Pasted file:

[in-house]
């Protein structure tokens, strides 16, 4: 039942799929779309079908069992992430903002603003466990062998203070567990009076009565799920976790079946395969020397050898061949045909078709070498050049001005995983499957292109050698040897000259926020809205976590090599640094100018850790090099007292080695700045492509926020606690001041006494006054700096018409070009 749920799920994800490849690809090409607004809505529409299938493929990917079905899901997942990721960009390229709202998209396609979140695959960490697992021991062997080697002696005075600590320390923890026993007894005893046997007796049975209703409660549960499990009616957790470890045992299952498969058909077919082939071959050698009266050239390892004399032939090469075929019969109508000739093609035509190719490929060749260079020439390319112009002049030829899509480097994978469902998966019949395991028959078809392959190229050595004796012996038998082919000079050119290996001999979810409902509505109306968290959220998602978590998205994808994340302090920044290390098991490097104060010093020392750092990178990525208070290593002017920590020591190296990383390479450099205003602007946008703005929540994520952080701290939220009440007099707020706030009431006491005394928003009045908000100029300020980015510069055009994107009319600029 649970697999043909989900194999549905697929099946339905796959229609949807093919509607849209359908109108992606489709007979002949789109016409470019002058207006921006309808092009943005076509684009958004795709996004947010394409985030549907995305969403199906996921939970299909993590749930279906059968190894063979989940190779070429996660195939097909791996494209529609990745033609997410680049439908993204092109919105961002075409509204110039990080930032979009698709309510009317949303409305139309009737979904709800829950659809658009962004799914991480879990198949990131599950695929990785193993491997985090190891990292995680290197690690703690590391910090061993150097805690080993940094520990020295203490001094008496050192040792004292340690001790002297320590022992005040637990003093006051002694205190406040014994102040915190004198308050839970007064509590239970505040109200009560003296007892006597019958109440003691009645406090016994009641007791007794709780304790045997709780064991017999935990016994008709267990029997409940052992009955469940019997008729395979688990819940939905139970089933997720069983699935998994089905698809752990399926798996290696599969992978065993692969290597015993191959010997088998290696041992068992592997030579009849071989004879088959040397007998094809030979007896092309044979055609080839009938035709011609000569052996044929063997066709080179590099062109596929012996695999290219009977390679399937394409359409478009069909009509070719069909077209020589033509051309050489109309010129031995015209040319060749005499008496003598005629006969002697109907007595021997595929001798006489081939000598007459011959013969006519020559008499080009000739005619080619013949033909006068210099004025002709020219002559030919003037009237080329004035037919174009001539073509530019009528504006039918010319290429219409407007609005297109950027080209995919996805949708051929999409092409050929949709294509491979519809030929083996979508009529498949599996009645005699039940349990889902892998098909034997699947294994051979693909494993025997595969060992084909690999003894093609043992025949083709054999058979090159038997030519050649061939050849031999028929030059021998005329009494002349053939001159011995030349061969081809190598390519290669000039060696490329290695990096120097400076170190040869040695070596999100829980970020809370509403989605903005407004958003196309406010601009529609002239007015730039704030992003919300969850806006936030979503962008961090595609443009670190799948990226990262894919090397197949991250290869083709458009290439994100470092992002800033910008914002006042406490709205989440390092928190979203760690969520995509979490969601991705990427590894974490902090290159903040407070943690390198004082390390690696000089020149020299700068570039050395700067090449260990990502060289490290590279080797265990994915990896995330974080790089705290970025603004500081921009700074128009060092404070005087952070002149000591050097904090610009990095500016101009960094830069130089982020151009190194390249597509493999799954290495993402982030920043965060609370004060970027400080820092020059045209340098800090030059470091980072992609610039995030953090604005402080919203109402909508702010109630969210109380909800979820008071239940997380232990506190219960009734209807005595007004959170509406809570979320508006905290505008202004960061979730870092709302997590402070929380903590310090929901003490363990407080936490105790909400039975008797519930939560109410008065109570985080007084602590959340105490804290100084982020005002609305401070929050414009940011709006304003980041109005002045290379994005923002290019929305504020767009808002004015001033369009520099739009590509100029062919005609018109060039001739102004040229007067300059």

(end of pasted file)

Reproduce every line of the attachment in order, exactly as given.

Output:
[in-house]
């Protein structure tokens, strides 16, 4: 039942799929779309079908069992992430903002603003466990062998203070567990009076009565799920976790079946395969020397050898061949045909078709070498050049001005995983499957292109050698040897000259926020809205976590090599640094100018850790090099007292080695700045492509926020606690001041006494006054700096018409070009 749920799920994800490849690809090409607004809505529409299938493929990917079905899901997942990721960009390229709202998209396609979140695959960490697992021991062997080697002696005075600590320390923890026993007894005893046997007796049975209703409660549960499990009616957790470890045992299952498969058909077919082939071959050698009266050239390892004399032939090469075929019969109508000739093609035509190719490929060749260079020439390319112009002049030829899509480097994978469902998966019949395991028959078809392959190229050595004796012996038998082919000079050119290996001999979810409902509505109306968290959220998602978590998205994808994340302090920044290390098991490097104060010093020392750092990178990525208070290593002017920590020591190296990383390479450099205003602007946008703005929540994520952080701290939220009440007099707020706030009431006491005394928003009045908000100029300020980015510069055009994107009319600029 649970697999043909989900194999549905697929099946339905796959229609949807093919509607849209359908109108992606489709007979002949789109016409470019002058207006921006309808092009943005076509684009958004795709996004947010394409985030549907995305969403199906996921939970299909993590749930279906059968190894063979989940190779070429996660195939097909791996494209529609990745033609997410680049439908993204092109919105961002075409509204110039990080930032979009698709309510009317949303409305139309009737979904709800829950659809658009962004799914991480879990198949990131599950695929990785193993491997985090190891990292995680290197690690703690590391910090061993150097805690080993940094520990020295203490001094008496050192040792004292340690001790002297320590022992005040637990003093006051002694205190406040014994102040915190004198308050839970007064509590239970505040109200009560003296007892006597019958109440003691009645406090016994009641007791007794709780304790045997709780064991017999935990016994008709267990029997409940052992009955469940019997008729395979688990819940939905139970089933997720069983699935998994089905698809752990399926798996290696599969992978065993692969290597015993191959010997088998290696041992068992592997030579009849071989004879088959040397007998094809030979007896092309044979055609080839009938035709011609000569052996044929063997066709080179590099062109596929012996695999290219009977390679399937394409359409478009069909009509070719069909077209020589033509051309050489109309010129031995015209040319060749005499008496003598005629006969002697109907007595021997595929001798006489081939000598007459011959013969006519020559008499080009000739005619080619013949033909006068210099004025002709020219002559030919003037009237080329004035037919174009001539073509530019009528504006039918010319290429219409407007609005297109950027080209995919996805949708051929999409092409050929949709294509491979519809030929083996979508009529498949599996009645005699039940349990889902892998098909034997699947294994051979693909494993025997595969060992084909690999003894093609043992025949083709054999058979090159038997030519050649061939050849031999028929030059021998005329009494002349053939001159011995030349061969081809190598390519290669000039060696490329290695990096120097400076170190040869040695070596999100829980970020809370509403989605903005407004958003196309406010601009529609002239007015730039704030992003919300969850806006936030979503962008961090595609443009670190799948990226990262894919090397197949991250290869083709458009290439994100470092992002800033910008914002006042406490709205989440390092928190979203760690969520995509979490969601991705990427590894974490902090290159903040407070943690390198004082390390690696000089020149020299700068570039050395700067090449260990990502060289490290590279080797265990994915990896995330974080790089705290970025603004500081921009700074128009060092404070005087952070002149000591050097904090610009990095500016101009960094830069130089982020151009190194390249597509493999799954290495993402982030920043965060609370004060970027400080820092020059045209340098800090030059470091980072992609610039995030953090604005402080919203109402909508702010109630969210109380909800979820008071239940997380232990506190219960009734209807005595007004959170509406809570979320508006905290505008202004960061979730870092709302997590402070929380903590310090929901003490363990407080936490105790909400039975008797519930939560109410008065109570985080007084602590959340105490804290100084982020005002609305401070929050414009940011709006304003980041109005002045290379994005923002290019929305504020767009808002004015001033369009520099739009590509100029062919005609018109060039001739102004040229007067300059």